Training

Running technique

A good running technique teaches you the best way to run in order to minimise the risk of injury and improve running efficiency.

Every runner has his or her own unique style, and there are no rigid rules that you must follow. But there are guidelines you can follow that will improve your running style.

A good running technique helps with the following.

  • Economical running. Having a good running technique can make running more energy-efficient by minimising unnecessary movement. You want all your energy to produce straight ahead movement, not a side-to-side motion.
  • Minimising the chance of injury. When you run, your forward foot hits the ground with a force greater than your body weight. Using the correct running technique and appropriate footwear can help to reduce the landing force and therefore the stress on your bones and muscles, minimising the chance of injury.

Correct running technique

The most important concept is to "run tall" - keep a good upright posture when running - and stay relaxed. Consider the following points when assessing your running technique.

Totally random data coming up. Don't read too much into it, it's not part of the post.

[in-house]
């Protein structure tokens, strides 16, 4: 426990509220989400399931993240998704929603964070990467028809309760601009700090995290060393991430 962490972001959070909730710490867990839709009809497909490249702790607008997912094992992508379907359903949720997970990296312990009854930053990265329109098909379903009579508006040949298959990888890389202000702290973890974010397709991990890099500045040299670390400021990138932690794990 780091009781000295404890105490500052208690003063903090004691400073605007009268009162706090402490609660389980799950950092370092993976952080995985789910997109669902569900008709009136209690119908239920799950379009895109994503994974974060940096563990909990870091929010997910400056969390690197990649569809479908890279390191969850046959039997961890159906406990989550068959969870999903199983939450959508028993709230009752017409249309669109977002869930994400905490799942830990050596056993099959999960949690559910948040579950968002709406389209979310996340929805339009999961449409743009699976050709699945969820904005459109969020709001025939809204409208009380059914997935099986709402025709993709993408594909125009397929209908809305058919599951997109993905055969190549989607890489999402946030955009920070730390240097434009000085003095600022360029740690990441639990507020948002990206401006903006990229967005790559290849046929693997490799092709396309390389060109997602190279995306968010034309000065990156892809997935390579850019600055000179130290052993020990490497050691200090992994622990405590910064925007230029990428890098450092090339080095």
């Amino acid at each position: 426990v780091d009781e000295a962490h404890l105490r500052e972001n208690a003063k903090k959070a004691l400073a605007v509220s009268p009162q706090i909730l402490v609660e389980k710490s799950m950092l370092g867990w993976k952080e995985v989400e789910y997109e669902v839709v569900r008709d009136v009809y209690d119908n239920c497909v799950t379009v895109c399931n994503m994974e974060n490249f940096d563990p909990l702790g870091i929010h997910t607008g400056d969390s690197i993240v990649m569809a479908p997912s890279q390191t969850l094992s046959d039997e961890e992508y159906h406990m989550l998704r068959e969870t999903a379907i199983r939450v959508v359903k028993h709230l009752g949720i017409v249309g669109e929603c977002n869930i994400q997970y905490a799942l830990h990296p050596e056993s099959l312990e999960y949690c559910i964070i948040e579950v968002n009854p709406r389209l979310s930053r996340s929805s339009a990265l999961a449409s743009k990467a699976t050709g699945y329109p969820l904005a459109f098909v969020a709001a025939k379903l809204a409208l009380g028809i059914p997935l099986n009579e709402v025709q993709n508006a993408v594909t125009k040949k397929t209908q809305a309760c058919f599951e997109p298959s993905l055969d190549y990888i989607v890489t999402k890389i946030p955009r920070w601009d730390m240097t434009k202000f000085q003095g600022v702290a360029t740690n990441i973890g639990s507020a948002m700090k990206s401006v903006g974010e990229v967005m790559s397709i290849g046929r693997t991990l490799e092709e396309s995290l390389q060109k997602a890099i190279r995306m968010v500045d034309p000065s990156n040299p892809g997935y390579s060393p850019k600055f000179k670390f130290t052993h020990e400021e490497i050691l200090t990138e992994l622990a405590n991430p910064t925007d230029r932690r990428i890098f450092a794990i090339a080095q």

How to follow the correct running technique
Area of your body Correct running technique
Head Hold your chin up, with your eyes focused forward to a point on the ground about 20 to 30 metres away. Imagine a string tied to the top of your head pulling your body upwards.
Shoulders Your shoulders should be square and level. Don't round your shoulders or swing them forwards or backwards.
Arms Keep your elbows bent at approximately 90 degrees (right angles), keeping your forearms roughly parallel to the ground. Your arms should swing freely in a general forwards/backwards motion not a circle or a straight line.
Hands Hold your hands in a relaxed fist with the thumb resting on the forefinger.
Torso Your torso should be straight, with your chest up and plenty of room for proper breathing. Don't lean forwards, backwards or slouch, as these postures can interfere with your running mechanics and possibly cause a lower back injury.
Hips Keep your hips facing forward with no sideways movement and hold them level horizontally.
Legs Your leg action should be relaxed and feel natural.
Feet Feet should point straight ahead and land directly under your hips.

Publication date: June 2009

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